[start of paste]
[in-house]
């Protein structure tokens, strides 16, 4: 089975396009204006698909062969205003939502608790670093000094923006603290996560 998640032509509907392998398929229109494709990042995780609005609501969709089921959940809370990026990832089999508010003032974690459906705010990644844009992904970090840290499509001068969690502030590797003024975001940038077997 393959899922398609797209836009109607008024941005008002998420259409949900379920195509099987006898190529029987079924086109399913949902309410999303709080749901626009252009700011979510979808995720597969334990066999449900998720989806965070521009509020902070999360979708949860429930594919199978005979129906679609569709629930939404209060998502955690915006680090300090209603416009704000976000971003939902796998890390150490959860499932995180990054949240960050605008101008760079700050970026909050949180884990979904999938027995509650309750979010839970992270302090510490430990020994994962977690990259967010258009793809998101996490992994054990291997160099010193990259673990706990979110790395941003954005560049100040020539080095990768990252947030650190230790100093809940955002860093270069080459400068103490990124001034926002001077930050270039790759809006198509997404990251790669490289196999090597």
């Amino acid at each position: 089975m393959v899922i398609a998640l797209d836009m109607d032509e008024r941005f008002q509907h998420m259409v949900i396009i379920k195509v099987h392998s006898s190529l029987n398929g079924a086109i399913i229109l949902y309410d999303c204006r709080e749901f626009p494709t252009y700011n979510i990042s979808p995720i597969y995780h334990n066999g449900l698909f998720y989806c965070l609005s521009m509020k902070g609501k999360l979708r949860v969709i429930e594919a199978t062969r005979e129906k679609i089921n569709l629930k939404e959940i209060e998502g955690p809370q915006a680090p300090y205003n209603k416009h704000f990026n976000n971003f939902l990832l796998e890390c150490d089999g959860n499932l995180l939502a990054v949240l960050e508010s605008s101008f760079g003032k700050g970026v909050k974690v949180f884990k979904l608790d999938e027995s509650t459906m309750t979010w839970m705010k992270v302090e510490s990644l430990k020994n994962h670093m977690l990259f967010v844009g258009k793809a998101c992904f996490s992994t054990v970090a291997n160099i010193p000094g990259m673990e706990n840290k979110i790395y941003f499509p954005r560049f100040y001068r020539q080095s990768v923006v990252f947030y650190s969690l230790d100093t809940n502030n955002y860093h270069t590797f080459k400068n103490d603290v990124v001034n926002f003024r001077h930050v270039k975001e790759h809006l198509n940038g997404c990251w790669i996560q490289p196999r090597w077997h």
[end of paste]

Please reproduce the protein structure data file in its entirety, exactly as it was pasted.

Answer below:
[in-house]
């Protein structure tokens, strides 16, 4: 089975396009204006698909062969205003939502608790670093000094923006603290996560 998640032509509907392998398929229109494709990042995780609005609501969709089921959940809370990026990832089999508010003032974690459906705010990644844009992904970090840290499509001068969690502030590797003024975001940038077997 393959899922398609797209836009109607008024941005008002998420259409949900379920195509099987006898190529029987079924086109399913949902309410999303709080749901626009252009700011979510979808995720597969334990066999449900998720989806965070521009509020902070999360979708949860429930594919199978005979129906679609569709629930939404209060998502955690915006680090300090209603416009704000976000971003939902796998890390150490959860499932995180990054949240960050605008101008760079700050970026909050949180884990979904999938027995509650309750979010839970992270302090510490430990020994994962977690990259967010258009793809998101996490992994054990291997160099010193990259673990706990979110790395941003954005560049100040020539080095990768990252947030650190230790100093809940955002860093270069080459400068103490990124001034926002001077930050270039790759809006198509997404990251790669490289196999090597």
């Amino acid at each position: 089975m393959v899922i398609a998640l797209d836009m109607d032509e008024r941005f008002q509907h998420m259409v949900i396009i379920k195509v099987h392998s006898s190529l029987n398929g079924a086109i399913i229109l949902y309410d999303c204006r709080e749901f626009p494709t252009y700011n979510i990042s979808p995720i597969y995780h334990n066999g449900l698909f998720y989806c965070l609005s521009m509020k902070g609501k999360l979708r949860v969709i429930e594919a199978t062969r005979e129906k679609i089921n569709l629930k939404e959940i209060e998502g955690p809370q915006a680090p300090y205003n209603k416009h704000f990026n976000n971003f939902l990832l796998e890390c150490d089999g959860n499932l995180l939502a990054v949240l960050e508010s605008s101008f760079g003032k700050g970026v909050k974690v949180f884990k979904l608790d999938e027995s509650t459906m309750t979010w839970m705010k992270v302090e510490s990644l430990k020994n994962h670093m977690l990259f967010v844009g258009k793809a998101c992904f996490s992994t054990v970090a291997n160099i010193p000094g990259m673990e706990n840290k979110i790395y941003f499509p954005r560049f100040y001068r020539q080095s990768v923006v990252f947030y650190s969690l230790d100093t809940n502030n955002y860093h270069t590797f080459k400068n103490d603290v990124v001034n926002f003024r001077h930050v270039k975001e790759h809006l198509n940038g997404c990251w790669i996560q490289p196999r090597w077997h």